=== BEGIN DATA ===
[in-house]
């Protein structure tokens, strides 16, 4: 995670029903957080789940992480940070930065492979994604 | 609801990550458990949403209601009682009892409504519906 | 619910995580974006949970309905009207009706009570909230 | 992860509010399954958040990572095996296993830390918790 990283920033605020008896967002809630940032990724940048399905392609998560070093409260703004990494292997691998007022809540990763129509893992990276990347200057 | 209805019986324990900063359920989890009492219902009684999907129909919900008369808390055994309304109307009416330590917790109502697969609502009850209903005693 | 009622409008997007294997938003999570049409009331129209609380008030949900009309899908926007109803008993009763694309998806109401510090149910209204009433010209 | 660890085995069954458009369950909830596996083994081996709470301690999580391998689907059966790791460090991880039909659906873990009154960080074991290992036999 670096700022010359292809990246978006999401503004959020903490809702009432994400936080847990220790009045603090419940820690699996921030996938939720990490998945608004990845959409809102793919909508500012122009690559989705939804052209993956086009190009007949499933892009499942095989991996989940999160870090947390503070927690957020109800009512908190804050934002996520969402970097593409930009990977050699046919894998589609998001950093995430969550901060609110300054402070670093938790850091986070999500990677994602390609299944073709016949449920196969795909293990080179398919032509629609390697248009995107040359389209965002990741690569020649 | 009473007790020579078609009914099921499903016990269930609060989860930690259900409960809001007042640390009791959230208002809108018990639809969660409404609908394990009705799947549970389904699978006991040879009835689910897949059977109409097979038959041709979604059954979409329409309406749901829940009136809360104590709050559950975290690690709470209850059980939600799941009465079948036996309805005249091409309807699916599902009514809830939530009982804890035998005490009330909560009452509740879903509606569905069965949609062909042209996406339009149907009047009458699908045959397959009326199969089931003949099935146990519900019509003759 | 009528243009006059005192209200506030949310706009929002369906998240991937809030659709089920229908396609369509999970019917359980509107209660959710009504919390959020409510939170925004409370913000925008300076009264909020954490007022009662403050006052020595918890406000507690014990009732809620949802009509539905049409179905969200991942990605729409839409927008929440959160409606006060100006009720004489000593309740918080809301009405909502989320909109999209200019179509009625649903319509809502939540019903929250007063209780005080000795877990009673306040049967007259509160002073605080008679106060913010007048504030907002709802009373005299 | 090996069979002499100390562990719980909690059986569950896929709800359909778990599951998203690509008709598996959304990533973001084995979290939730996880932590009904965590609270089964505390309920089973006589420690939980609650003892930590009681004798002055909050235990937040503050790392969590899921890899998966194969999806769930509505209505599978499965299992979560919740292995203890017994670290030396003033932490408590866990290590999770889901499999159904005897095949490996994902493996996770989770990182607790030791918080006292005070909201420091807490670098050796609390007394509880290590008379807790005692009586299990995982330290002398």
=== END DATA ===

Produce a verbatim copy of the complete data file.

[in-house]
């Protein structure tokens, strides 16, 4: 995670029903957080789940992480940070930065492979994604 | 609801990550458990949403209601009682009892409504519906 | 619910995580974006949970309905009207009706009570909230 | 992860509010399954958040990572095996296993830390918790 990283920033605020008896967002809630940032990724940048399905392609998560070093409260703004990494292997691998007022809540990763129509893992990276990347200057 | 209805019986324990900063359920989890009492219902009684999907129909919900008369808390055994309304109307009416330590917790109502697969609502009850209903005693 | 009622409008997007294997938003999570049409009331129209609380008030949900009309899908926007109803008993009763694309998806109401510090149910209204009433010209 | 660890085995069954458009369950909830596996083994081996709470301690999580391998689907059966790791460090991880039909659906873990009154960080074991290992036999 670096700022010359292809990246978006999401503004959020903490809702009432994400936080847990220790009045603090419940820690699996921030996938939720990490998945608004990845959409809102793919909508500012122009690559989705939804052209993956086009190009007949499933892009499942095989991996989940999160870090947390503070927690957020109800009512908190804050934002996520969402970097593409930009990977050699046919894998589609998001950093995430969550901060609110300054402070670093938790850091986070999500990677994602390609299944073709016949449920196969795909293990080179398919032509629609390697248009995107040359389209965002990741690569020649 | 009473007790020579078609009914099921499903016990269930609060989860930690259900409960809001007042640390009791959230208002809108018990639809969660409404609908394990009705799947549970389904699978006991040879009835689910897949059977109409097979038959041709979604059954979409329409309406749901829940009136809360104590709050559950975290690690709470209850059980939600799941009465079948036996309805005249091409309807699916599902009514809830939530009982804890035998005490009330909560009452509740879903509606569905069965949609062909042209996406339009149907009047009458699908045959397959009326199969089931003949099935146990519900019509003759 | 009528243009006059005192209200506030949310706009929002369906998240991937809030659709089920229908396609369509999970019917359980509107209660959710009504919390959020409510939170925004409370913000925008300076009264909020954490007022009662403050006052020595918890406000507690014990009732809620949802009509539905049409179905969200991942990605729409839409927008929440959160409606006060100006009720004489000593309740918080809301009405909502989320909109999209200019179509009625649903319509809502939540019903929250007063209780005080000795877990009673306040049967007259509160002073605080008679106060913010007048504030907002709802009373005299 | 090996069979002499100390562990719980909690059986569950896929709800359909778990599951998203690509008709598996959304990533973001084995979290939730996880932590009904965590609270089964505390309920089973006589420690939980609650003892930590009681004798002055909050235990937040503050790392969590899921890899998966194969999806769930509505209505599978499965299992979560919740292995203890017994670290030396003033932490408590866990290590999770889901499999159904005897095949490996994902493996996770989770990182607790030791918080006292005070909201420091807490670098050796609390007394509880290590008379807790005692009586299990995982330290002398």